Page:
Zeus is infamous for his various relationships with multiple individuals, divine and mortal alike. Via these unions, Zeus is considered to have fathered multiple heroes of Greek mythology, including Herakles, Perseus and Polydeukes as well as Greek deities, including Persephone, Dionysos, Charites, Ares, Eris, Hebe, Hephaistos, Pan, Apollo and Artemis.
According to one story, Zeus united the 'Great Twins', Castor and Pollux, in immortality by turning them into the constellation Gemini, via which they later came to signify the astrological sign Gemini.
Legacy and influence
Zeus' main emblem was lightning bolt, and in the 5th century BCE, a stylized version of it graced the banner of Elis as well as the drachmae. The god was also associated with the eagle, often standing for the god himself, or perched near him.
Several statues of him also graced locations like Mount Ainos on the island of Kephallonia, though most notable among them was the statue made by the Athenian sculptor Phidias in Temple of Zeus within the Sanctuary of Olympia in Elis. The Spartan misthios Kassandra visited a number of them over the course of her journeys.
Behind the scenes
Jupiter is also referred to as Tinia in the artbook of Assassin's Creed: Revelations and the Revelations novel, as well as throughout Assassin's Creed III. Jupiter was first referred to as "Zeus" in Issue 26 of Assassin's Creed: The Official Collection.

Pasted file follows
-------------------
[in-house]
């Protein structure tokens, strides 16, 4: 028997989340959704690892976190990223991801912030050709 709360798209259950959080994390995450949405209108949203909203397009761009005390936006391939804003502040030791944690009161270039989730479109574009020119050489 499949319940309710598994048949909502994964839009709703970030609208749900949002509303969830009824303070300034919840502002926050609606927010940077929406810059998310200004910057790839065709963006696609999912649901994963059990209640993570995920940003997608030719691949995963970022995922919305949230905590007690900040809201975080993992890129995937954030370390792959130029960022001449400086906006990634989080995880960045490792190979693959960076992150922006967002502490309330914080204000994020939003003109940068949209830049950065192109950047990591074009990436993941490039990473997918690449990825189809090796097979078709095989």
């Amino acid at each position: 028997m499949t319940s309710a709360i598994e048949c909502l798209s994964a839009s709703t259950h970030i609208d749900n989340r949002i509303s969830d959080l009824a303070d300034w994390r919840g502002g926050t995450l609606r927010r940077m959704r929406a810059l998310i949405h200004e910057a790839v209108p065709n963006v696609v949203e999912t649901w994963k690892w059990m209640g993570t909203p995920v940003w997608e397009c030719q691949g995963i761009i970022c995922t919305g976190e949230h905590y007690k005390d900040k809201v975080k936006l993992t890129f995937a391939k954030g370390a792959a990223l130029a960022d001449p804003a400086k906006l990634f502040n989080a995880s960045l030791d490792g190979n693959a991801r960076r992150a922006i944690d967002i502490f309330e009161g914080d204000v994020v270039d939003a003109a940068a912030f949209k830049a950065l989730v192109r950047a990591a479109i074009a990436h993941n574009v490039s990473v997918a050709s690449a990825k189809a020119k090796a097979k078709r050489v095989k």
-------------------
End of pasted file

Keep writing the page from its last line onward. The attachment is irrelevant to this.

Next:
In Assassin's Creed II, a statuette of Jupiter is among those that can be collected in Monteriggioni. It is paired with a statue of Minerva. The pair's description read "Here sits the king of all Olympus and beside him stands wisdom, to guide his rule." The statuette of Jupiter is based on Jupiter of Smyrna, also called Zeus de Smyrne.
In the Assassins Creed: Revelations novel, Jupiter refers to Minerva and Juno as his sisters. However, in Roman mythology, Minerva is his daughter while Juno is indeed his sister, whom he is married to. Similiarly in Greek mythology, Athena is his daughter while Hera is also his sister-wife.
Jupiter is briefly seen in the holographic projections inside the Grand Temple, which is shown to Desmond by Juno upon describing the six solutions that the Isu had worked on.
Tinia is one part of the Capitoline Triad that ruled over the Roman gods. The triad consisted of Tinia (Jupiter), Uni (Juno) and Merva/Mera (Minerva).
- Assassin's Creed II (mentioned only)
- Assassin's Creed: Revelations (first appearance)
- Assassin's Creed: Revelations novel
- Assassin's Creed III
- Assassin's Creed: Pirates (first identified as 'Zeus')
- Assassin's Creed: Origins (statue only)
- Assassin's Creed: Odyssey (statue only)
- ↑ 1.0 1.1 Assassin's Creed III
- ↑ Assassin's Creed II – In Bocca Al Lupo
- ↑ 3.0 3.1 3.2 Assassin's Creed: Odyssey – The Fate of Atlantis: Judgment of Atlantis – Isu codex: "A Tale of Brothers"
- ↑ 4.0 4.1 4.2 4.3 Assassin's Creed: Revelations
- ↑ Assassin's Creed II
- ↑ Assassin's Creed: Odyssey – Naxos: Sanctuary of Mt. Zas
- ↑ Assassin's Creed: Odyssey – The Fate of Atlantis – Bios of the Gods: "Hades"
- ↑ Assassin's Creed: Odyssey – A Treasury of Legends
- ↑ Assassin's Creed: Odyssey – Lakonia: Altar of the Dioskouroi
- ↑ 10.0 10.1 10.2 10.3 Assassin's Creed: Odyssey
- ↑ Assassin's Creed: Pirates
- ↑ Assassin's Creed: Origins – Labrys